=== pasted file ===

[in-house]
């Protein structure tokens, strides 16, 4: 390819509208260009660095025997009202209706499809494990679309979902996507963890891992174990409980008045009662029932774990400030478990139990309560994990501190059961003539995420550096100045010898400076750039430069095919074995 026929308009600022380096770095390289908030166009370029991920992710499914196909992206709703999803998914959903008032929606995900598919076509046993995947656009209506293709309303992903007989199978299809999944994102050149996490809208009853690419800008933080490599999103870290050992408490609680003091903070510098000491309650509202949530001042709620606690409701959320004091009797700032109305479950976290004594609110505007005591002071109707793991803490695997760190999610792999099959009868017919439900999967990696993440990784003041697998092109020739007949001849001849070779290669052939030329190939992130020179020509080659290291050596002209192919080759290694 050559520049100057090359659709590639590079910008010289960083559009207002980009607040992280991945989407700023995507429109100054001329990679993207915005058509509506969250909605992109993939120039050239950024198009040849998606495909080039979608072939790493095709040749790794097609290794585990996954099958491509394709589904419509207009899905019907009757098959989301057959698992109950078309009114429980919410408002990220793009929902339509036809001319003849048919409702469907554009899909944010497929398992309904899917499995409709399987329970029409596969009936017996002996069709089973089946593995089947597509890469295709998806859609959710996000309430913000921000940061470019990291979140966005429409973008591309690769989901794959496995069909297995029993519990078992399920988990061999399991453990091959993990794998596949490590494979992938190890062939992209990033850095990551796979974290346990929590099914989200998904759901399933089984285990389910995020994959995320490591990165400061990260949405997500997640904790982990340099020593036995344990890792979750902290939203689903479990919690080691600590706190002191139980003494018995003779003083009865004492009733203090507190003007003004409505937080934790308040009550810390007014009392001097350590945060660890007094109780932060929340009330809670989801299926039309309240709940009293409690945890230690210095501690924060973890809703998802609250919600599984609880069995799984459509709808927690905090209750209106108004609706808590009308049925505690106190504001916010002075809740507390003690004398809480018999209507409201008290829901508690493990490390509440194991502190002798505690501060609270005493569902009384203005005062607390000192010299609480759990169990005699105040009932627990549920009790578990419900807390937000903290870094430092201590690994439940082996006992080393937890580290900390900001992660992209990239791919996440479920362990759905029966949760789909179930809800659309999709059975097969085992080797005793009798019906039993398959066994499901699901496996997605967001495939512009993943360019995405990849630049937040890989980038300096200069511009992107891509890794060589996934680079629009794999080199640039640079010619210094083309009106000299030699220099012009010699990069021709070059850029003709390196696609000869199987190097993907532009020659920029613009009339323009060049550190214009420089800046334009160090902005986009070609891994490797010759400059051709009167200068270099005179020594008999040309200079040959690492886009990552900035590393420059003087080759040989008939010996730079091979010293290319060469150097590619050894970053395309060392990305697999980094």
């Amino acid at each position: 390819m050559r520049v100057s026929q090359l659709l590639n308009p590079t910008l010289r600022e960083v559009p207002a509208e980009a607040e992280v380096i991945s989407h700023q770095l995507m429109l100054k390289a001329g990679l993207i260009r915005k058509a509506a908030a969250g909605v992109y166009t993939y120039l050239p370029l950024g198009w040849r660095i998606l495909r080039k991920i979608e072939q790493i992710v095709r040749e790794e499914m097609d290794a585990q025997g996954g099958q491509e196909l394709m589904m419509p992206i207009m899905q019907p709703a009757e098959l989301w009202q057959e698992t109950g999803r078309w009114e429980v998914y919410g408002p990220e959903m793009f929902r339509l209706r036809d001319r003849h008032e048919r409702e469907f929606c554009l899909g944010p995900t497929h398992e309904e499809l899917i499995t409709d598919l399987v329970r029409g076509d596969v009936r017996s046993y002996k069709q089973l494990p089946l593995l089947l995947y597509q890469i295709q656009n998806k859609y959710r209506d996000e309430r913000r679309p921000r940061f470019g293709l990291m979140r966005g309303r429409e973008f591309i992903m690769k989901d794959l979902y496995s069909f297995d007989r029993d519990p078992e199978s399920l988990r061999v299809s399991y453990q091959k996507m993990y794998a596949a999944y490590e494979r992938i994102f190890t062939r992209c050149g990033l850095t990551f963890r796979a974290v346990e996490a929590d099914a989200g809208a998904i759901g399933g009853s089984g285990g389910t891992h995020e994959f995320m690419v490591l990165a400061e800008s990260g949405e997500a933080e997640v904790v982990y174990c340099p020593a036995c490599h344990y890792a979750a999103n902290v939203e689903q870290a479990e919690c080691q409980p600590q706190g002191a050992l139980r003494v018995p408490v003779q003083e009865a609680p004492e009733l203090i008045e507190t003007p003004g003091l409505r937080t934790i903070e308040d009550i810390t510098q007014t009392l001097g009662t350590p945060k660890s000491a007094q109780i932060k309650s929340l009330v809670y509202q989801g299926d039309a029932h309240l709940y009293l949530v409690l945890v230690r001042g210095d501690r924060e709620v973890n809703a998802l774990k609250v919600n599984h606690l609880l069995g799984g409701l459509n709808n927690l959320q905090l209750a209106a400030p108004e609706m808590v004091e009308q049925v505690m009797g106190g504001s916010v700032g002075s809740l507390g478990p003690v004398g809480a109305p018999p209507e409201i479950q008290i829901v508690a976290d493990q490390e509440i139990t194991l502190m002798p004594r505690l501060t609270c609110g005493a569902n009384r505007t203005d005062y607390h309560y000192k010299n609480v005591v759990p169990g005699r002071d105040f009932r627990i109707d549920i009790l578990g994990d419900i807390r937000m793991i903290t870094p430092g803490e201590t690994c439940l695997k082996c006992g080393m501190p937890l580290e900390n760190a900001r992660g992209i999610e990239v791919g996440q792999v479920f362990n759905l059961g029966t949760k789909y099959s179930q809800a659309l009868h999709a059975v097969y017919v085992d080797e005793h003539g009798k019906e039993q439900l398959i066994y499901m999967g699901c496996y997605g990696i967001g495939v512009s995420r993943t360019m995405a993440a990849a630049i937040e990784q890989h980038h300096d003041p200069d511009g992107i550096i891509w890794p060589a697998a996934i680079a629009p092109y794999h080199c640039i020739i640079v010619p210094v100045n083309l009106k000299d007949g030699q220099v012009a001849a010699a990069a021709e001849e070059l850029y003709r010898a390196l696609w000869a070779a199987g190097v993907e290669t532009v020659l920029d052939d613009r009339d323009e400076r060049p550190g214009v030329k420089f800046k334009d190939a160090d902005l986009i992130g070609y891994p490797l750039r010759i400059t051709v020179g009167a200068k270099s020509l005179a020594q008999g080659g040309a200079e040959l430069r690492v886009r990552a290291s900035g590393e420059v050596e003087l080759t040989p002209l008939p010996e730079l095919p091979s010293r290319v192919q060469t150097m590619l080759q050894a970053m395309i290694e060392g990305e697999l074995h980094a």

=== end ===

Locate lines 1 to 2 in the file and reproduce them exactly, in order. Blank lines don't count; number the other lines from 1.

[in-house]
């Protein structure tokens, strides 16, 4: 390819509208260009660095025997009202209706499809494990679309979902996507963890891992174990409980008045009662029932774990400030478990139990309560994990501190059961003539995420550096100045010898400076750039430069095919074995 026929308009600022380096770095390289908030166009370029991920992710499914196909992206709703999803998914959903008032929606995900598919076509046993995947656009209506293709309303992903007989199978299809999944994102050149996490809208009853690419800008933080490599999103870290050992408490609680003091903070510098000491309650509202949530001042709620606690409701959320004091009797700032109305479950976290004594609110505007005591002071109707793991803490695997760190999610792999099959009868017919439900999967990696993440990784003041697998092109020739007949001849001849070779290669052939030329190939992130020179020509080659290291050596002209192919080759290694 050559520049100057090359659709590639590079910008010289960083559009207002980009607040992280991945989407700023995507429109100054001329990679993207915005058509509506969250909605992109993939120039050239950024198009040849998606495909080039979608072939790493095709040749790794097609290794585990996954099958491509394709589904419509207009899905019907009757098959989301057959698992109950078309009114429980919410408002990220793009929902339509036809001319003849048919409702469907554009899909944010497929398992309904899917499995409709399987329970029409596969009936017996002996069709089973089946593995089947597509890469295709998806859609959710996000309430913000921000940061470019990291979140966005429409973008591309690769989901794959496995069909297995029993519990078992399920988990061999399991453990091959993990794998596949490590494979992938190890062939992209990033850095990551796979974290346990929590099914989200998904759901399933089984285990389910995020994959995320490591990165400061990260949405997500997640904790982990340099020593036995344990890792979750902290939203689903479990919690080691600590706190002191139980003494018995003779003083009865004492009733203090507190003007003004409505937080934790308040009550810390007014009392001097350590945060660890007094109780932060929340009330809670989801299926039309309240709940009293409690945890230690210095501690924060973890809703998802609250919600599984609880069995799984459509709808927690905090209750209106108004609706808590009308049925505690106190504001916010002075809740507390003690004398809480018999209507409201008290829901508690493990490390509440194991502190002798505690501060609270005493569902009384203005005062607390000192010299609480759990169990005699105040009932627990549920009790578990419900807390937000903290870094430092201590690994439940082996006992080393937890580290900390900001992660992209990239791919996440479920362990759905029966949760789909179930809800659309999709059975097969085992080797005793009798019906039993398959066994499901699901496996997605967001495939512009993943360019995405990849630049937040890989980038300096200069511009992107891509890794060589996934680079629009794999080199640039640079010619210094083309009106000299030699220099012009010699990069021709070059850029003709390196696609000869199987190097993907532009020659920029613009009339323009060049550190214009420089800046334009160090902005986009070609891994490797010759400059051709009167200068270099005179020594008999040309200079040959690492886009990552900035590393420059003087080759040989008939010996730079091979010293290319060469150097590619050894970053395309060392990305697999980094």